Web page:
Singapore’s Main Opposition Opposes Foreign Interference Law
(Bloomberg) -- Singapore’s largest opposition party said it opposes a proposed law that would empower the government to investigate and stop foreign parties from influencing local politics.
The Workers’ Party wants the country’s high court to hear appeals against decisions made under the planned legislation, rather than an independent tribunal, it said in a statement on Wednesday. It also wants revisions to a clause that defines activites “directed towards a political end in Singapore” which would be covered under the law.
“While the WP believes in countering legitimate acts of foreign interference, we disagree with the current form of the Bill in achieving the said objective,” the party said.
Earlier this month, Singapore introduced The Foreign Interference (Countermeasures) Bill, which will give officials the power to order social media platforms like Facebook Inc. and Internet service providers to disclose harmful information it suspects may be carried out by foreign actors or entities. The bill will be debated at the next parliamentary sitting, expected to be on Oct 4.
The Workers’ Party “appears not to be objecting to the principles and various aspects” of the proposed law, the Ministry of Home Affairs said in a statement late Wednesday. “In fact, they have confirmed they believe in the legitimate need to counter malign acts of foreign interference”. The ministry said The Workers’ Party’s proposed amendments will be discussed in parliament next week, when the bill is debated.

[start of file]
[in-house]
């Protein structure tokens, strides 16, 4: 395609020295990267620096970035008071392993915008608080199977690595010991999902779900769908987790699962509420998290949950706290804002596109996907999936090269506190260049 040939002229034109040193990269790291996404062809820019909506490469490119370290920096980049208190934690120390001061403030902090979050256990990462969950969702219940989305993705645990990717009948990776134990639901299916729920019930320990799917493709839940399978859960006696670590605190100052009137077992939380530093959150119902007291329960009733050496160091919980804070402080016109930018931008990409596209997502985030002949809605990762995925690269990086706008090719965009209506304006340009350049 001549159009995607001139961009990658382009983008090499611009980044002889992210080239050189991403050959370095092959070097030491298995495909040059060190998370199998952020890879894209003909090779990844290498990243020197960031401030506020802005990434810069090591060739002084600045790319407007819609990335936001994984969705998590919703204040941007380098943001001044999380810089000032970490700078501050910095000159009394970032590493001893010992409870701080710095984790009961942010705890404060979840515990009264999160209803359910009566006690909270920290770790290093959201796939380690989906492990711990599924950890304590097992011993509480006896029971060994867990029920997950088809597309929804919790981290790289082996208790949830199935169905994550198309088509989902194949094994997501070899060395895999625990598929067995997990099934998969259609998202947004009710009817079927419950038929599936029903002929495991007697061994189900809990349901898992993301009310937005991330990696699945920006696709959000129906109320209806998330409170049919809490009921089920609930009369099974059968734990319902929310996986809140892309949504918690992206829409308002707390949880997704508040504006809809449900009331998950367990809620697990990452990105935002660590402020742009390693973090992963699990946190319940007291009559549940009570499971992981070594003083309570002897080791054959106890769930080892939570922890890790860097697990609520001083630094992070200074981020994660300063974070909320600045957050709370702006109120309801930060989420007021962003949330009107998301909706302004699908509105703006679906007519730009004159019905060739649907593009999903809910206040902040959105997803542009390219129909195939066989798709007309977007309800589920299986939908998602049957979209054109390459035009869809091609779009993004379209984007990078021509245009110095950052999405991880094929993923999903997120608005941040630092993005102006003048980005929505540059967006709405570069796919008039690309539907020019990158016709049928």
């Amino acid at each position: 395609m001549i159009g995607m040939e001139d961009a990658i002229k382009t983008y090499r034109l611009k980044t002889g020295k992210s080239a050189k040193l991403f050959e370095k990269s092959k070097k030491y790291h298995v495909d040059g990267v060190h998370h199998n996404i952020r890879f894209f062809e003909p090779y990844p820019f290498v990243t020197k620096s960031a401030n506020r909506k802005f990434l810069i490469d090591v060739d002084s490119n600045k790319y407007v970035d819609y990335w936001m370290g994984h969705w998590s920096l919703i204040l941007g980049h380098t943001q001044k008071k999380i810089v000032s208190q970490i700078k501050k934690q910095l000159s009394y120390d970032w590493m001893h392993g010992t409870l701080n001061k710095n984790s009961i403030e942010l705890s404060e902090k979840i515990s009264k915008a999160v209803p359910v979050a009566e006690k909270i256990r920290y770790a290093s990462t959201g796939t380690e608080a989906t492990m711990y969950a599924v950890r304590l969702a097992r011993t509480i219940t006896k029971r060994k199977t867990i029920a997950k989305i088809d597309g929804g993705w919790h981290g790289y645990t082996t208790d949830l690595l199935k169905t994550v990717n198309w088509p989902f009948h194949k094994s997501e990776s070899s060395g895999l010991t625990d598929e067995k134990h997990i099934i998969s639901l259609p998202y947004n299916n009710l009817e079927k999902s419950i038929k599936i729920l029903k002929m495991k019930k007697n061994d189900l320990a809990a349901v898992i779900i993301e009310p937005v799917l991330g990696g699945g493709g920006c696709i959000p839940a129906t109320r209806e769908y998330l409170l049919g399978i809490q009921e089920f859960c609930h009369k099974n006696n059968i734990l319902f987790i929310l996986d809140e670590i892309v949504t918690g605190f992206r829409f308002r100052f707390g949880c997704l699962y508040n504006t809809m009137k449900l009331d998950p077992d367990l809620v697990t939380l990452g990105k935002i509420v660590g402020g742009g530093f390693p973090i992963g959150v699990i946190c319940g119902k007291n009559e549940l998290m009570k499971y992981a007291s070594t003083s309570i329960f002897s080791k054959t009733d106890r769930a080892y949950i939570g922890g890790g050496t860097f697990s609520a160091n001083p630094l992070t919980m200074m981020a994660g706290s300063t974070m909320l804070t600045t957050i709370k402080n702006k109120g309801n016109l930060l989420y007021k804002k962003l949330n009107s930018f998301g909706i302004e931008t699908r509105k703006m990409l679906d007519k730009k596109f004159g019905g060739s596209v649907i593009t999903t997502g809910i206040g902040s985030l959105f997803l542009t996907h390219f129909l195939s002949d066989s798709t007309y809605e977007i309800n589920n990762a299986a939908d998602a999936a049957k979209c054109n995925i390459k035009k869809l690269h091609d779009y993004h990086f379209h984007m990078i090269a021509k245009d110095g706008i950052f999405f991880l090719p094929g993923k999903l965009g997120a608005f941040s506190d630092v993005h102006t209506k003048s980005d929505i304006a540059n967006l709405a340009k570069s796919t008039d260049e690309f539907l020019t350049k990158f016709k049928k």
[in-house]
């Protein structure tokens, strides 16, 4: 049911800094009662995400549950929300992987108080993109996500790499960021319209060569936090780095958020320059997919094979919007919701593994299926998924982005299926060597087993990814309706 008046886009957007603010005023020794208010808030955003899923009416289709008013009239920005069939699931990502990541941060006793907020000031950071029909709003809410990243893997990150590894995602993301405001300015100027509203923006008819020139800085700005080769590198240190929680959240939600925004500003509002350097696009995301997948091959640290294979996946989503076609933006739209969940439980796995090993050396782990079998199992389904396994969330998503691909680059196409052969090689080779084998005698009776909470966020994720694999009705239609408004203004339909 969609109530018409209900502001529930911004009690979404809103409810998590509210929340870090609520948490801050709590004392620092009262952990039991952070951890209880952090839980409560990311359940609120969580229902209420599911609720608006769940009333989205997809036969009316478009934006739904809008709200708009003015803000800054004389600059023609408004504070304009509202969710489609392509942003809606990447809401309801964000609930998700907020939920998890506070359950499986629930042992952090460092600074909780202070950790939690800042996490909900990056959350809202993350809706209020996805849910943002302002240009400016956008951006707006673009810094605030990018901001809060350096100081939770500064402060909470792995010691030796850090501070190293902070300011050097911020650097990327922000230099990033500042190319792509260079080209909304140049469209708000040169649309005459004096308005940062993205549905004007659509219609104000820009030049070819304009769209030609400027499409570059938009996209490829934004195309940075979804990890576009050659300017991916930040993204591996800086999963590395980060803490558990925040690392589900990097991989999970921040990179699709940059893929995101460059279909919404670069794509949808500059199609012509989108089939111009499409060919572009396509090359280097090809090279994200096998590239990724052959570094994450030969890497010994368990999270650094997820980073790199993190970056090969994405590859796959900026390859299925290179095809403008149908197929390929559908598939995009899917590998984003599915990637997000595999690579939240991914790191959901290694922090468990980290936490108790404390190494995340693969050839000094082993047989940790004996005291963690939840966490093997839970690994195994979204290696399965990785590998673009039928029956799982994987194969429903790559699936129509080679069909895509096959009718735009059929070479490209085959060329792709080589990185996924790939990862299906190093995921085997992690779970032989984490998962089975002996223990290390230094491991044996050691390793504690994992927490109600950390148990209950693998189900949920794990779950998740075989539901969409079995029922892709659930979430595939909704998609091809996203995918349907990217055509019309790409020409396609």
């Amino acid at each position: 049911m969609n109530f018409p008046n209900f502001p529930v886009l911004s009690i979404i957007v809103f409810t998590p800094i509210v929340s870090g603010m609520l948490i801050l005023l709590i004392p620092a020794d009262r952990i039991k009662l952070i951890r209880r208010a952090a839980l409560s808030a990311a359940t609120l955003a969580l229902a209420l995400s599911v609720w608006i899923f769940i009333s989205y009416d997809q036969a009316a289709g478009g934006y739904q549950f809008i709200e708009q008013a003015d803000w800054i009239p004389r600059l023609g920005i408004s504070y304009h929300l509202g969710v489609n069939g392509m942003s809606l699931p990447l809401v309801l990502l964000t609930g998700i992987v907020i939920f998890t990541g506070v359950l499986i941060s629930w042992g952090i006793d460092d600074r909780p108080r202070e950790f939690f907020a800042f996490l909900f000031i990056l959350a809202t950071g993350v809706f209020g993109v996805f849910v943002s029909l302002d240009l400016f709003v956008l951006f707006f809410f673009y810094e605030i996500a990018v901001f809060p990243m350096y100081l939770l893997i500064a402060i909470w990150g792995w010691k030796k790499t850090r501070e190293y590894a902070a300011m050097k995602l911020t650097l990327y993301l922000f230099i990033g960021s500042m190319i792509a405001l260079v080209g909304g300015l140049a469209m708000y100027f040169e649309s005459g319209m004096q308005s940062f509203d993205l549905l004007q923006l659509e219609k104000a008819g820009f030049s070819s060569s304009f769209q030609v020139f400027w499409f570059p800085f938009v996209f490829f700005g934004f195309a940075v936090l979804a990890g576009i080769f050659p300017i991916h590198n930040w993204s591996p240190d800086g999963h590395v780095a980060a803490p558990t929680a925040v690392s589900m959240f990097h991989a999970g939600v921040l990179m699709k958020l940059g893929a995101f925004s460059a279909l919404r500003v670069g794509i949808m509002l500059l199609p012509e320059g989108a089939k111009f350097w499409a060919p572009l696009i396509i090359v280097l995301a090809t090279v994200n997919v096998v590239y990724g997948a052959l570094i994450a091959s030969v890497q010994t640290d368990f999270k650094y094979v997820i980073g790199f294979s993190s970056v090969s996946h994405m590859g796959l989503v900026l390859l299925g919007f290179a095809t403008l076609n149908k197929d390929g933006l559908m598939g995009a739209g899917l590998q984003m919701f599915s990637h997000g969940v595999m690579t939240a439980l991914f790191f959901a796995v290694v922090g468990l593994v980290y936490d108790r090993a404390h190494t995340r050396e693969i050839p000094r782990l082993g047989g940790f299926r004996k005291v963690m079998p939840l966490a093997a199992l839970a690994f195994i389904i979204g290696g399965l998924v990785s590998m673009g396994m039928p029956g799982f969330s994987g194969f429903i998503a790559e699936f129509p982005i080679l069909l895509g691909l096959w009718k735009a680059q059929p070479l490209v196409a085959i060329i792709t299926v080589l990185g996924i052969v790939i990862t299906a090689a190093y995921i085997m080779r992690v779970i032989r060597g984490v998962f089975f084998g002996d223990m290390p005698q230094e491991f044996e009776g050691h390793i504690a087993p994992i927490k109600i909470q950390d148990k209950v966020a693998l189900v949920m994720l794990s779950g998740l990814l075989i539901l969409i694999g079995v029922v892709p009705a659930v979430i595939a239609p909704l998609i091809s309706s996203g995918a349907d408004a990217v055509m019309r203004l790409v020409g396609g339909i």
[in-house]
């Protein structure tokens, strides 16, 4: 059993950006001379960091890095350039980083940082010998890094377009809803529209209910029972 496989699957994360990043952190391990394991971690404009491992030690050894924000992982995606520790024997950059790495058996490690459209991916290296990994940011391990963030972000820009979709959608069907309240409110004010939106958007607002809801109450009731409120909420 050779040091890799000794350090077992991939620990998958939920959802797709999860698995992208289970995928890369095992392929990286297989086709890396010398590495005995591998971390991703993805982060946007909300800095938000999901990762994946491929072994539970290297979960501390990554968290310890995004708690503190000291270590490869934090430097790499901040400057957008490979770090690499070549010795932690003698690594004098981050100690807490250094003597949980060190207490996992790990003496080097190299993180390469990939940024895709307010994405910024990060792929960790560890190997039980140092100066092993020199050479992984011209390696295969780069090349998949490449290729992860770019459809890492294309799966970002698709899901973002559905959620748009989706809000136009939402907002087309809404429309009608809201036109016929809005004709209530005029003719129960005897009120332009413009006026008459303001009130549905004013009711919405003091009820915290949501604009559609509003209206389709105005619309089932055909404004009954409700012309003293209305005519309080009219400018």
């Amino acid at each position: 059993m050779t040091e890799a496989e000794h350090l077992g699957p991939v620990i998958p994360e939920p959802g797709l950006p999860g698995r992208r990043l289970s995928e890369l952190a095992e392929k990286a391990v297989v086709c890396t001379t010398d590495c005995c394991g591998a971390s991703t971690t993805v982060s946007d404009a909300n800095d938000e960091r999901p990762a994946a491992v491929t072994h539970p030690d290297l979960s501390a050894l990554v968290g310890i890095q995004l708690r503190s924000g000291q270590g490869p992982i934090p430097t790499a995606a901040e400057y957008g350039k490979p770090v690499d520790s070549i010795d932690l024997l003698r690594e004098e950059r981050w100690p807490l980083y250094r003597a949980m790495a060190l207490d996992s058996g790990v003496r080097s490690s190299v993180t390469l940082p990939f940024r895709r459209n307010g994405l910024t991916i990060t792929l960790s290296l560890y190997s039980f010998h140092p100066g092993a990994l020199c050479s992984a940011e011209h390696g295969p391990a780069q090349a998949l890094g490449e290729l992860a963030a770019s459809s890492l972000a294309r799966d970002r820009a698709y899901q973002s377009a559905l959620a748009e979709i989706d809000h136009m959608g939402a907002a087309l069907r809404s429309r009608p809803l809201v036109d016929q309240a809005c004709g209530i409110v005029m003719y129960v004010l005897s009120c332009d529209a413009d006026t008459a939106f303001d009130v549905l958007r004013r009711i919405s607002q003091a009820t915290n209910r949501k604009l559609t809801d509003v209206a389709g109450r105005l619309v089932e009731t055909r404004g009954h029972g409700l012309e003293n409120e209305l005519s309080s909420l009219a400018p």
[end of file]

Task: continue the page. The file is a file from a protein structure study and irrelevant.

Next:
This proposed law comes two years after the passing of Singapore’s anti-fake news laws, which have allowed the government to direct the providers to block online content not in the public interest. Social media companies have expressed concern over this law, saying government actions taken since its passage in 2019 contradict the claim it would not be used as a censorship tool.
Singapore ministers have long defended the need for these laws and for the latest bill, saying the country is especially vulnerable to fake news and hostile information campaigns given that it is plugged into global trade as a financial hub, has a multi-ethnic population and enjoys widespread Internet access.
In a briefing with Singapore-based reporters, Facebook executives said that while the company has detected covert influence operations globally on its platform, it has detected no such cases in Singapore, local online news outlet TODAYonline reported this week.
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